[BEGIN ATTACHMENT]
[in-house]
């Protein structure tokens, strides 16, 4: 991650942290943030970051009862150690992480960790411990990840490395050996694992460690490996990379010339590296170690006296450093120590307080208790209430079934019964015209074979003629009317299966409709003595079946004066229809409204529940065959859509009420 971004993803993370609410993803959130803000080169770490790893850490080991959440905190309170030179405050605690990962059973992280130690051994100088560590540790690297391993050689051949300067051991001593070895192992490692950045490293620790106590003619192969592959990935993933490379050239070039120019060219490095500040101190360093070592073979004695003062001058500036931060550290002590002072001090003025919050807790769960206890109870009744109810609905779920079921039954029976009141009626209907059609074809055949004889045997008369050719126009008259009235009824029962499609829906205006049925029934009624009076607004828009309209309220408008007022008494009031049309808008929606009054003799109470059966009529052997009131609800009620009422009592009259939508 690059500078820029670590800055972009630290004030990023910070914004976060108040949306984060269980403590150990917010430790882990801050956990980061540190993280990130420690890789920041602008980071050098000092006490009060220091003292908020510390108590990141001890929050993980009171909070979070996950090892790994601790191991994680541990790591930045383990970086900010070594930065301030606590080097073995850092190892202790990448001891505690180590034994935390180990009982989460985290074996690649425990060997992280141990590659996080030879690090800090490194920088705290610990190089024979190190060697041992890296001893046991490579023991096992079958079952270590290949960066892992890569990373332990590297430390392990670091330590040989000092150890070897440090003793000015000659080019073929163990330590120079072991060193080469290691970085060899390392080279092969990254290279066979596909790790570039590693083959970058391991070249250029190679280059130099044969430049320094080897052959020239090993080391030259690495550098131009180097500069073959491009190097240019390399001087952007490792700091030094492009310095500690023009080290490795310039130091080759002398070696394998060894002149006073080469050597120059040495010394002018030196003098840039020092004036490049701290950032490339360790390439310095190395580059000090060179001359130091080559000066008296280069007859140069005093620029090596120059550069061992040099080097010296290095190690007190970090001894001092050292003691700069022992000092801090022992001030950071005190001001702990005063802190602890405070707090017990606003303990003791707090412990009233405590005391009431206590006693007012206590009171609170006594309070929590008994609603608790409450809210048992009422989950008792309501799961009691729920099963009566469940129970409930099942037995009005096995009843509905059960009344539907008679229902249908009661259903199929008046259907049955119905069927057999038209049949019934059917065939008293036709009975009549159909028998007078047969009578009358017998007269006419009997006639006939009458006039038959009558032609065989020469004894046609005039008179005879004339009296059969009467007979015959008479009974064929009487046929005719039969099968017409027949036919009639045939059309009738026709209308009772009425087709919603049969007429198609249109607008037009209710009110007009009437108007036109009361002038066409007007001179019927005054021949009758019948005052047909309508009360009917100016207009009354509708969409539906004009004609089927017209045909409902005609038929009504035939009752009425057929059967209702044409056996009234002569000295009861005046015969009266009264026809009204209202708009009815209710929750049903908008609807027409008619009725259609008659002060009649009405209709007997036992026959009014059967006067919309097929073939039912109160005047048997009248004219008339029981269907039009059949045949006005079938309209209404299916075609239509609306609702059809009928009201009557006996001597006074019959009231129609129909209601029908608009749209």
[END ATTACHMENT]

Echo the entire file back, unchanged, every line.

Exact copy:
[in-house]
């Protein structure tokens, strides 16, 4: 991650942290943030970051009862150690992480960790411990990840490395050996694992460690490996990379010339590296170690006296450093120590307080208790209430079934019964015209074979003629009317299966409709003595079946004066229809409204529940065959859509009420 971004993803993370609410993803959130803000080169770490790893850490080991959440905190309170030179405050605690990962059973992280130690051994100088560590540790690297391993050689051949300067051991001593070895192992490692950045490293620790106590003619192969592959990935993933490379050239070039120019060219490095500040101190360093070592073979004695003062001058500036931060550290002590002072001090003025919050807790769960206890109870009744109810609905779920079921039954029976009141009626209907059609074809055949004889045997008369050719126009008259009235009824029962499609829906205006049925029934009624009076607004828009309209309220408008007022008494009031049309808008929606009054003799109470059966009529052997009131609800009620009422009592009259939508 690059500078820029670590800055972009630290004030990023910070914004976060108040949306984060269980403590150990917010430790882990801050956990980061540190993280990130420690890789920041602008980071050098000092006490009060220091003292908020510390108590990141001890929050993980009171909070979070996950090892790994601790191991994680541990790591930045383990970086900010070594930065301030606590080097073995850092190892202790990448001891505690180590034994935390180990009982989460985290074996690649425990060997992280141990590659996080030879690090800090490194920088705290610990190089024979190190060697041992890296001893046991490579023991096992079958079952270590290949960066892992890569990373332990590297430390392990670091330590040989000092150890070897440090003793000015000659080019073929163990330590120079072991060193080469290691970085060899390392080279092969990254290279066979596909790790570039590693083959970058391991070249250029190679280059130099044969430049320094080897052959020239090993080391030259690495550098131009180097500069073959491009190097240019390399001087952007490792700091030094492009310095500690023009080290490795310039130091080759002398070696394998060894002149006073080469050597120059040495010394002018030196003098840039020092004036490049701290950032490339360790390439310095190395580059000090060179001359130091080559000066008296280069007859140069005093620029090596120059550069061992040099080097010296290095190690007190970090001894001092050292003691700069022992000092801090022992001030950071005190001001702990005063802190602890405070707090017990606003303990003791707090412990009233405590005391009431206590006693007012206590009171609170006594309070929590008994609603608790409450809210048992009422989950008792309501799961009691729920099963009566469940129970409930099942037995009005096995009843509905059960009344539907008679229902249908009661259903199929008046259907049955119905069927057999038209049949019934059917065939008293036709009975009549159909028998007078047969009578009358017998007269006419009997006639006939009458006039038959009558032609065989020469004894046609005039008179005879004339009296059969009467007979015959008479009974064929009487046929005719039969099968017409027949036919009639045939059309009738026709209308009772009425087709919603049969007429198609249109607008037009209710009110007009009437108007036109009361002038066409007007001179019927005054021949009758019948005052047909309508009360009917100016207009009354509708969409539906004009004609089927017209045909409902005609038929009504035939009752009425057929059967209702044409056996009234002569000295009861005046015969009266009264026809009204209202708009009815209710929750049903908008609807027409008619009725259609008659002060009649009405209709007997036992026959009014059967006067919309097929073939039912109160005047048997009248004219008339029981269907039009059949045949006005079938309209209404299916075609239509609306609702059809009928009201009557006996001597006074019959009231129609129909209601029908608009749209």